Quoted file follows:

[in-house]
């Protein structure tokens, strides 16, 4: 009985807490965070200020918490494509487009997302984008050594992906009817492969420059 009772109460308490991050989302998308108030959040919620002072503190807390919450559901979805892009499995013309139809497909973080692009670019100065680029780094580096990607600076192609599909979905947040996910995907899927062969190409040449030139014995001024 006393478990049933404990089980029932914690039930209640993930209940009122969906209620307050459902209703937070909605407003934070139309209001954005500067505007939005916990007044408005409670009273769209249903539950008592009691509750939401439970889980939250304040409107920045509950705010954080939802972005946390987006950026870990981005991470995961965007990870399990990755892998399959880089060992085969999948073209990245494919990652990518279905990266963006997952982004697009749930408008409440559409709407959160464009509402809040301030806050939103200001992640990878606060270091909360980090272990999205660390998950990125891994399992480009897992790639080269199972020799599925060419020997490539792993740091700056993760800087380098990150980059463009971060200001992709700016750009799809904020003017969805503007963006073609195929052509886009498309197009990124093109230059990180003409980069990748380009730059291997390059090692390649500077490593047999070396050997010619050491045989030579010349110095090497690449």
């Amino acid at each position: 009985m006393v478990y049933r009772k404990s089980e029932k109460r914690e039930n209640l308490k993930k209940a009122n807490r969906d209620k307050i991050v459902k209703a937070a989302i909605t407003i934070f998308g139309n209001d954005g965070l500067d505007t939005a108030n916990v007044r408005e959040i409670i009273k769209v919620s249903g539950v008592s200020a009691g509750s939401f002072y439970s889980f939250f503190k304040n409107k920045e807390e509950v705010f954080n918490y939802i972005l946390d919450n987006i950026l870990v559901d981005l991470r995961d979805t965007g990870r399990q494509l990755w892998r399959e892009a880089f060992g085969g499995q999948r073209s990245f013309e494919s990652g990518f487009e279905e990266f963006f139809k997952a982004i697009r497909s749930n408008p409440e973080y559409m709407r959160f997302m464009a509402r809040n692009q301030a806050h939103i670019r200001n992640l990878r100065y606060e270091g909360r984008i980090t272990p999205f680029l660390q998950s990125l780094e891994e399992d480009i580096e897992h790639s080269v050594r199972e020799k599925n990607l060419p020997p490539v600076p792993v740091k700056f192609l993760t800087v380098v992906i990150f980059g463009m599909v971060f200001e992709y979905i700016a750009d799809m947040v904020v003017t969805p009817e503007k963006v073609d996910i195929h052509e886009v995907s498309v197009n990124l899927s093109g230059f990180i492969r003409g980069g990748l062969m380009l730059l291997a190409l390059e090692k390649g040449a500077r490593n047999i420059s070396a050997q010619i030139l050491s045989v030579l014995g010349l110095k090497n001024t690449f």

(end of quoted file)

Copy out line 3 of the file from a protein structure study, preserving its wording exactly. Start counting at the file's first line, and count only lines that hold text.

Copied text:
């Amino acid at each position: 009985m006393v478990y049933r009772k404990s089980e029932k109460r914690e039930n209640l308490k993930k209940a009122n807490r969906d209620k307050i991050v459902k209703a937070a989302i909605t407003i934070f998308g139309n209001d954005g965070l500067d505007t939005a108030n916990v007044r408005e959040i409670i009273k769209v919620s249903g539950v008592s200020a009691g509750s939401f002072y439970s889980f939250f503190k304040n409107k920045e807390e509950v705010f954080n918490y939802i972005l946390d919450n987006i950026l870990v559901d981005l991470r995961d979805t965007g990870r399990q494509l990755w892998r399959e892009a880089f060992g085969g499995q999948r073209s990245f013309e494919s990652g990518f487009e279905e990266f963006f139809k997952a982004i697009r497909s749930n408008p409440e973080y559409m709407r959160f997302m464009a509402r809040n692009q301030a806050h939103i670019r200001n992640l990878r100065y606060e270091g909360r984008i980090t272990p999205f680029l660390q998950s990125l780094e891994e399992d480009i580096e897992h790639s080269v050594r199972e020799k599925n990607l060419p020997p490539v600076p792993v740091k700056f192609l993760t800087v380098v992906i990150f980059g463009m599909v971060f200001e992709y979905i700016a750009d799809m947040v904020v003017t969805p009817e503007k963006v073609d996910i195929h052509e886009v995907s498309v197009n990124l899927s093109g230059f990180i492969r003409g980069g990748l062969m380009l730059l291997a190409l390059e090692k390649g040449a500077r490593n047999i420059s070396a050997q010619i030139l050491s045989v030579l014995g010349l110095k090497n001024t690449f």